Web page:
It is widely known that Richmond, Virginia has a rich and varied history. All of the neighborhoods and districts within the city have a unique character and story. Jackson Ward, once known as the “Harlem of the South,” is one the city’s most significant neighborhoods due to its remarkable African-American heritage and culture. In the early 1990s, Jackson Ward was a self-sustaining economy and was the center for Black enterprise and entertainment. The district had a thriving restaurant, club, theater and music scene.
Today, it is impossible to be in the neighborhood and not see the history all around you. Within blocks of each other, you will pass statues of famous Richmonders, including Bill “Bojangles” Robinson and Maggie L. Walker. Both were Jackson Ward residents with a strong impact on the city and their community.
Maggie Lena Walker was one of the most impactful female business leaders in the United States. Born in 1864 to enslaved parents, Maggie Walker was the first woman to own a bank in the U.S. and transformed the black business community with her entrepreneurial skills. She encouraged African Americans and women in Richmond to harness their economic power through entrepreneurship. Walker founded the Consolidated Bank & Trust, the oldest surviving black-operated bank in the United States, the headquarters still located in Richmond. Maggie L. Walker embodies the dynamic spirit of downtown Richmond.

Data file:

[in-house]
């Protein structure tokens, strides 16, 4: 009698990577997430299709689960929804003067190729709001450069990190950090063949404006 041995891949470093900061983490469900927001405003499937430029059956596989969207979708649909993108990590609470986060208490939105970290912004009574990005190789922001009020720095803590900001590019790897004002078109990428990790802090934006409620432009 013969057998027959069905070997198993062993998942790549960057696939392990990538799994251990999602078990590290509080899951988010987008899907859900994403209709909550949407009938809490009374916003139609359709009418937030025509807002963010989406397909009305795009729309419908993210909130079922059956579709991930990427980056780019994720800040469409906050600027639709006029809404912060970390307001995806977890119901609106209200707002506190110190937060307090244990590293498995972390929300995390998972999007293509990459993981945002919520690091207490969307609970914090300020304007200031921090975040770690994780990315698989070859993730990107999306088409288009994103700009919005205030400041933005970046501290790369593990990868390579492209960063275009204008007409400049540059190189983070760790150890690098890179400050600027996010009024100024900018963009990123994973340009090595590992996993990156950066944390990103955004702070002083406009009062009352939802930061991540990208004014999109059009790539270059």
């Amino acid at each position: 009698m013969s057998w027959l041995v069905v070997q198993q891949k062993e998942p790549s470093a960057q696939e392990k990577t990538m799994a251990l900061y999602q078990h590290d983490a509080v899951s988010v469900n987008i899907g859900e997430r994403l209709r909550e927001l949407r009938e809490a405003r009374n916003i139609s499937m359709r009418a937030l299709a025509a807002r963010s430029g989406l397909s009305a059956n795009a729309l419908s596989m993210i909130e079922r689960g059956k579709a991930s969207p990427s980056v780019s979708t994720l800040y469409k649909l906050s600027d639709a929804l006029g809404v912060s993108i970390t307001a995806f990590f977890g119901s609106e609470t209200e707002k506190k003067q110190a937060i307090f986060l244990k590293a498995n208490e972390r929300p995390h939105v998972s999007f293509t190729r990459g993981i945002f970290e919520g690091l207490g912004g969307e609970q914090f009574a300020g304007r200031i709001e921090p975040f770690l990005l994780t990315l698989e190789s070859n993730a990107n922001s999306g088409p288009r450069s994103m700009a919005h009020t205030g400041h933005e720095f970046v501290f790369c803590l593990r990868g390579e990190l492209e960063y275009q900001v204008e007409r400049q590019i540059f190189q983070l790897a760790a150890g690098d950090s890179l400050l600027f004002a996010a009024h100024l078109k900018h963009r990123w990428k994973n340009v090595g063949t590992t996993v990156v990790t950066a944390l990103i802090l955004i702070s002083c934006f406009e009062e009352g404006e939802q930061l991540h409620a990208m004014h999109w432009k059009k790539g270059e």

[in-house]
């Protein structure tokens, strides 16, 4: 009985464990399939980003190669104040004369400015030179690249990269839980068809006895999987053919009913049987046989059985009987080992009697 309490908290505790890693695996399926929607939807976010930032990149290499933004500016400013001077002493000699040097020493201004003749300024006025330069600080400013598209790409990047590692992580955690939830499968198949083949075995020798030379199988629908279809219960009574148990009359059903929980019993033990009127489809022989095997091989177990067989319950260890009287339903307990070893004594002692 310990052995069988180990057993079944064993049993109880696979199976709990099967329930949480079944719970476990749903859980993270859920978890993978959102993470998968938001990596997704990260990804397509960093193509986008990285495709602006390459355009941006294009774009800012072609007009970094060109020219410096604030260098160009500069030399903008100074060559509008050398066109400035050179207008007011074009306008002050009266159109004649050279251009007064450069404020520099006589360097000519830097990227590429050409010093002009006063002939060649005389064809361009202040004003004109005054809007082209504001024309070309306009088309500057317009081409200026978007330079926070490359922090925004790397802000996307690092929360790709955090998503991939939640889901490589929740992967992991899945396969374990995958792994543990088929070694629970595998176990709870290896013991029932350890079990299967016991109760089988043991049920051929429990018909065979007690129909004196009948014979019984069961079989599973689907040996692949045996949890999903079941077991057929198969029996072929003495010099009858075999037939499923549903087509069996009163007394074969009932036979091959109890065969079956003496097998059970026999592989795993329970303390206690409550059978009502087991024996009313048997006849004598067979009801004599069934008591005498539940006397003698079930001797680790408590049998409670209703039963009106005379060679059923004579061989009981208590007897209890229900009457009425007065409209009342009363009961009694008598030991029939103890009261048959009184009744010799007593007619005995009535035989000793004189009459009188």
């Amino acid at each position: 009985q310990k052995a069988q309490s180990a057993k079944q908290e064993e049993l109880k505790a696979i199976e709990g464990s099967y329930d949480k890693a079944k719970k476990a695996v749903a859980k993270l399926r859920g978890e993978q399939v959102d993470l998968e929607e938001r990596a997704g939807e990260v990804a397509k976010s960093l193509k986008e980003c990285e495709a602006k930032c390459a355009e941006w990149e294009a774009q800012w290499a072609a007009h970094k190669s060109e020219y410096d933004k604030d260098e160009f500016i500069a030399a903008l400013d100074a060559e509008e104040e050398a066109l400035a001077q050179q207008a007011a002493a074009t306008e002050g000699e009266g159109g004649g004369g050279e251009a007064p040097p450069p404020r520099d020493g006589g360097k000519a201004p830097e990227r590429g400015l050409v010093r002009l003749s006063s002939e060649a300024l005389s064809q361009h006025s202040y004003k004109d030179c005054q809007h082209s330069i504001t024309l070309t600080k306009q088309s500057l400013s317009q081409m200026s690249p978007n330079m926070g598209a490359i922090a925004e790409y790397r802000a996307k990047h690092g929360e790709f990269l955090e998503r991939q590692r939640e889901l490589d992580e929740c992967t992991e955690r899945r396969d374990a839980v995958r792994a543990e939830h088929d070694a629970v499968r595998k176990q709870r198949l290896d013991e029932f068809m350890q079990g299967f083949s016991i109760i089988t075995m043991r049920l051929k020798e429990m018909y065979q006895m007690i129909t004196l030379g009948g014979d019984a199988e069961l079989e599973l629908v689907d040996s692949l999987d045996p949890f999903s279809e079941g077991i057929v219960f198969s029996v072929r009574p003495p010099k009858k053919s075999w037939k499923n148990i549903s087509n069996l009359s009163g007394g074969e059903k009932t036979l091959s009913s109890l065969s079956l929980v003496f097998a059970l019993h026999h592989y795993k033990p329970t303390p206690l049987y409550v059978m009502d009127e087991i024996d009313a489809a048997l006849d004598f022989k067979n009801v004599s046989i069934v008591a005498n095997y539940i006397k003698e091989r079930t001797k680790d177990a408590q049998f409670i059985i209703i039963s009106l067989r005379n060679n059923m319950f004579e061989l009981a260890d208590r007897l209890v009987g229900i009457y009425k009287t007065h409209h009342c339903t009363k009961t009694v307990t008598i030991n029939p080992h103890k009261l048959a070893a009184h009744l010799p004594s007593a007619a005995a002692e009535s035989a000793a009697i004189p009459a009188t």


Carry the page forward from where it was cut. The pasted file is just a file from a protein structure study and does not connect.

There is a spirit of revitalization in downtown Richmond, looking to build on the rich past. The Richmond Arts District, consisting of the Jackson Ward, Monroe Ward, and downtown Broad St. corridor, capitalizes on the history and vibrancy of the city. The community is investing in itself and coming together to lift up the region.
Metropolitan Business League and Venture Richmond are working hard to build the business community in downtown Richmond. Both organizations were recipients of the 2021 Virginia Statewide Business District Resurgence Grant from DHCD to support the entrepreneurial ecosystems they have created in the Arts District of Richmond. Through this grant program, they are providing business educational courses, technical assistance training, and operational grants to new and existing businesses, with a focus on BIPOC entrepreneurs. MBL and Venture Richmond will be developing a business and building inventory of the Arts District. This inventory will be used to recruit and match entrepreneurs with available properties in the neighborhood and begin to fill these street-level vacancies. This partnership is working hard to bolster the historic entrepreneurial spirit of Jackson Ward and the Arts District of Richmond. Already, there are new businesses receiving the benefits of this program and making their dreams a reality.
The Richmond Arts District and Jackson Ward highlight the incredible Black history present in Richmond. They are also a showcase for the wealth of opportunities to come for the community!